From celebrity ghostwriter to YA fiction – Heather Maclean

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By Heather Maclean

I didn’t set out to be a ghostwriter. That job was first gifted to me, quite unceremoniously, by Mickey Mouse himself. I was fresh out of college and writing for the Disneyland Communications department when the call came in that every department needed to build its own website for this newfangled “internet” thing.

Once I was chosen and given access to the company’s databases, I realized thousands of people had been emailing Disney, and the company wasn’t set up to respond to any. I created an email protocol, but we ran into a problem when it came to email addressed directly to Mickey. How could he answer?

The Standards Department wasn’t convinced that Mickey should be anywhere near computer technology. I couldn’t stand the thought of little kids waiting months for a response while the company figured out what to do though, so I started answering on Mickey’s behalf. His fingers were too big to type, I’d write his starry-eyed fans, but he wanted me to tell you he can’t wait for your visit!

I enjoyed writing for Mickey, feeling like we shared a special bond: he had a message, and I could help deliver it to the world. I also found non-fiction — which most ghostwriting is — far easier to write than fiction. No character arcs, no love story. Just the facts, or recipes, or scientific research. One job led to another, and soon I was being requested. I no longer had to write pitches or proposals; writing gigs were just offered to me.

There were other perks too: I got paid for non-fiction before it was written, I didn’t have to sell it on social media, there was no stress of publicity. I also discovered it allowed me to write more. Successful fiction writers can only publish one or two novels a year. I could put out six or seven.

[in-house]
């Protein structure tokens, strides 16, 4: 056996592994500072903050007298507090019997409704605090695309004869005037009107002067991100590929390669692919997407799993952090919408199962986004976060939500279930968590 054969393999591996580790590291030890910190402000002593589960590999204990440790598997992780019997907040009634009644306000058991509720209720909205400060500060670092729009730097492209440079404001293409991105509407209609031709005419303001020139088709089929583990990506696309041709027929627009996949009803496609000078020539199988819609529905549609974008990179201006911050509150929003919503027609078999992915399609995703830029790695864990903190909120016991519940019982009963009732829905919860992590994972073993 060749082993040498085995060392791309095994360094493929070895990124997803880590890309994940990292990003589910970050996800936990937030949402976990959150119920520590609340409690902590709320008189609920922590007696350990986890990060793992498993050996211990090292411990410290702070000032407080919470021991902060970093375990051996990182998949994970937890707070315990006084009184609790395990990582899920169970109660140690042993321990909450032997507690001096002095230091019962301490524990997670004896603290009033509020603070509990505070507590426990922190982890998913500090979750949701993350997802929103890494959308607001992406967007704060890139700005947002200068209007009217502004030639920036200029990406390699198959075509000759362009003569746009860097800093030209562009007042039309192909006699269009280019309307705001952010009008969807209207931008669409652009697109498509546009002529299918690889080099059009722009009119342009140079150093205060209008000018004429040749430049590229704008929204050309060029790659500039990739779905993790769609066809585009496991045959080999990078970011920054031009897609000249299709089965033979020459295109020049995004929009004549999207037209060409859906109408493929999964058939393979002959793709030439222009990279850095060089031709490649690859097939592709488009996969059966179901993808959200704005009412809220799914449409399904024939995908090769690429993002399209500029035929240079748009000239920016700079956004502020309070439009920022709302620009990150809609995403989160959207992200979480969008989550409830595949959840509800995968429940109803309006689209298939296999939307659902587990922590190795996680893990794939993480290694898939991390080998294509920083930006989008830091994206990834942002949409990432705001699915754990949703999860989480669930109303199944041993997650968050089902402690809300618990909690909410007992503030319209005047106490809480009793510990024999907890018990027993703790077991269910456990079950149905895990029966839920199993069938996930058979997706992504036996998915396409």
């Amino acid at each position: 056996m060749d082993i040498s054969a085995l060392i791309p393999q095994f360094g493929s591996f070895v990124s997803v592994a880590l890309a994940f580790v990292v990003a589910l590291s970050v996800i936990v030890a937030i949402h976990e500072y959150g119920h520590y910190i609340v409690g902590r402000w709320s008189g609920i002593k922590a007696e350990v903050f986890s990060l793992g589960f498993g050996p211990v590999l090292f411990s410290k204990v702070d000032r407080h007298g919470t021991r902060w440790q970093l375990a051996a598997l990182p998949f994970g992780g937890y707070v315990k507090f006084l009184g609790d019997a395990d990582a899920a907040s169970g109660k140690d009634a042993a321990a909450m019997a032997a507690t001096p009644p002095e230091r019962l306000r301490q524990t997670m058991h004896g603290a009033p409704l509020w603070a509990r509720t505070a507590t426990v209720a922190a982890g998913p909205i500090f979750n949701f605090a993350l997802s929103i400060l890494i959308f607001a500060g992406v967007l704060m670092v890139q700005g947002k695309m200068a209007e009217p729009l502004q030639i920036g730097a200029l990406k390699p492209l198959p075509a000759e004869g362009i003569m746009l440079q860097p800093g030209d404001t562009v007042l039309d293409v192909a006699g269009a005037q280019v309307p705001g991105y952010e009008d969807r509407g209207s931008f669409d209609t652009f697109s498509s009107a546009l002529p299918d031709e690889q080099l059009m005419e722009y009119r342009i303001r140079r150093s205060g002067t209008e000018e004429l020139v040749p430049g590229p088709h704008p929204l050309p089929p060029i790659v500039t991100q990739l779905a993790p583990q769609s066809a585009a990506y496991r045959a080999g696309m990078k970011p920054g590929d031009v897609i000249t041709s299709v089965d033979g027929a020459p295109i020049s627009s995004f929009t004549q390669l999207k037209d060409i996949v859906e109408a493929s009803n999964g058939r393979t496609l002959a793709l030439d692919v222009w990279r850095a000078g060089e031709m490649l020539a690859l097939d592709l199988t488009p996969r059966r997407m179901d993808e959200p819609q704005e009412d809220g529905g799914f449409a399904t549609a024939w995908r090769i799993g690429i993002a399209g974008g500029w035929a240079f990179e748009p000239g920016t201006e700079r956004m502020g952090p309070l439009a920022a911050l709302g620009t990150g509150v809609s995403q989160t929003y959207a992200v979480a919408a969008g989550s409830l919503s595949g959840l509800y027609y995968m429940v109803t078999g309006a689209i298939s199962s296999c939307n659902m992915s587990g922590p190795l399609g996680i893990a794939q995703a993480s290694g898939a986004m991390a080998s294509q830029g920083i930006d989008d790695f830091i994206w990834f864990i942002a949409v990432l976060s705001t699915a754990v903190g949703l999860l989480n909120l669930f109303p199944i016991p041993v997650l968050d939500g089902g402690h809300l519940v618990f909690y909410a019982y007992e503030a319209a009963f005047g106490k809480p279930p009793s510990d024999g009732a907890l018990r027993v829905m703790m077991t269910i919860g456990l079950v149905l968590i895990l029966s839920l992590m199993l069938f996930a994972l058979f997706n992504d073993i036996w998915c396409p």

Ultimately, however, writing for others didn’t completely fulfill me. There’s a line in the movie The Ghost Writer where Ewan McGregor, the titular character, explains that he isn’t allowed to go the book signing party because him being there is “like inviting the mistress to the wedding.” I never felt mistreated or like the mistress, but I did feel left out of the writing community. I was born to tell stories, and while I enjoyed telling them for other people, I wanted to give voice to the passions in my own heart as well.

Seeing Twilight with my daughters after we read the book together convinced me that I had stories of my own to tell. While I loved informing people, I also wanted to inspire them. I wanted to create magical moments for other mothers and their daughters.

I was always so grateful for the opportunity to be a working writer, and I still don’t say no to many jobs. I’ve learned along the way, however, to make time for telling the kinds of stories that make my own soul sing. Even if that means I’ll be in world-building or character development hell for months, in the end, it’s worth it.


Heather Maclean is a bestselling author who is making her YA debut with Toward a Secret Sky, hitting shelves nationwide on April 4. A graduate from Princeton University, she began her career at Entertainment Weekly. A mother of three, Maclean is the founder of Little Laureate, an award-winning educational children’s media company. Named one of the “16 Best Entrepreneurs in America” by Sir Richard Branson, she accompanied the adventurous business legend on a 50,000-mile trip around the world, alternately helping improve the lives of others (designing sustainable development initiatives in South African villages) and fearing for her own (rappelling out of a Black helicopter in a Moroccan sandstorm).

heather-maclean.com

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